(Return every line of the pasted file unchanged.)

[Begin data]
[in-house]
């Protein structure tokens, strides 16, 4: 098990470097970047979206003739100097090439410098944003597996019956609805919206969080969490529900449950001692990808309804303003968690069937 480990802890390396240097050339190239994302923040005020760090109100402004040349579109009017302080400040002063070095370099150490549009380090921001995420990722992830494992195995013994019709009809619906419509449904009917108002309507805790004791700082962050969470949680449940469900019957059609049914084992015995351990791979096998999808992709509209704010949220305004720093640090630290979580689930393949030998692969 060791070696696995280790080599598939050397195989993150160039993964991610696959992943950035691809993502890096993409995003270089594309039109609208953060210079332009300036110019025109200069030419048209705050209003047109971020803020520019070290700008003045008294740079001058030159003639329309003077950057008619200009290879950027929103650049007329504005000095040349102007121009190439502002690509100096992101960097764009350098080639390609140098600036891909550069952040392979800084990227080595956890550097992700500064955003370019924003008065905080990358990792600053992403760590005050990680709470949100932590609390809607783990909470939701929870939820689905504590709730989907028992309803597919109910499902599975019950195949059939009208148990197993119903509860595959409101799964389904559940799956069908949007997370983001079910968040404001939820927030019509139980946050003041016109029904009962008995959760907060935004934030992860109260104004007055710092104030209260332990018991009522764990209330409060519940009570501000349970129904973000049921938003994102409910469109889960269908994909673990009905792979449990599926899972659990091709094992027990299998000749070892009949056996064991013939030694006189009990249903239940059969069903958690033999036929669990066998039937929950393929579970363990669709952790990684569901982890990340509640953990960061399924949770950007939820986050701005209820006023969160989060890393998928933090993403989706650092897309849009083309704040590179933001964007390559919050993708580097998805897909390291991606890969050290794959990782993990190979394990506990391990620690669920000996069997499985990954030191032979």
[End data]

[in-house]
């Protein structure tokens, strides 16, 4: 098990470097970047979206003739100097090439410098944003597996019956609805919206969080969490529900449950001692990808309804303003968690069937 480990802890390396240097050339190239994302923040005020760090109100402004040349579109009017302080400040002063070095370099150490549009380090921001995420990722992830494992195995013994019709009809619906419509449904009917108002309507805790004791700082962050969470949680449940469900019957059609049914084992015995351990791979096998999808992709509209704010949220305004720093640090630290979580689930393949030998692969 060791070696696995280790080599598939050397195989993150160039993964991610696959992943950035691809993502890096993409995003270089594309039109609208953060210079332009300036110019025109200069030419048209705050209003047109971020803020520019070290700008003045008294740079001058030159003639329309003077950057008619200009290879950027929103650049007329504005000095040349102007121009190439502002690509100096992101960097764009350098080639390609140098600036891909550069952040392979800084990227080595956890550097992700500064955003370019924003008065905080990358990792600053992403760590005050990680709470949100932590609390809607783990909470939701929870939820689905504590709730989907028992309803597919109910499902599975019950195949059939009208148990197993119903509860595959409101799964389904559940799956069908949007997370983001079910968040404001939820927030019509139980946050003041016109029904009962008995959760907060935004934030992860109260104004007055710092104030209260332990018991009522764990209330409060519940009570501000349970129904973000049921938003994102409910469109889960269908994909673990009905792979449990599926899972659990091709094992027990299998000749070892009949056996064991013939030694006189009990249903239940059969069903958690033999036929669990066998039937929950393929579970363990669709952790990684569901982890990340509640953990960061399924949770950007939820986050701005209820006023969160989060890393998928933090993403989706650092897309849009083309704040590179933001964007390559919050993708580097998805897909390291991606890969050290794959990782993990190979394990506990391990620690669920000996069997499985990954030191032979």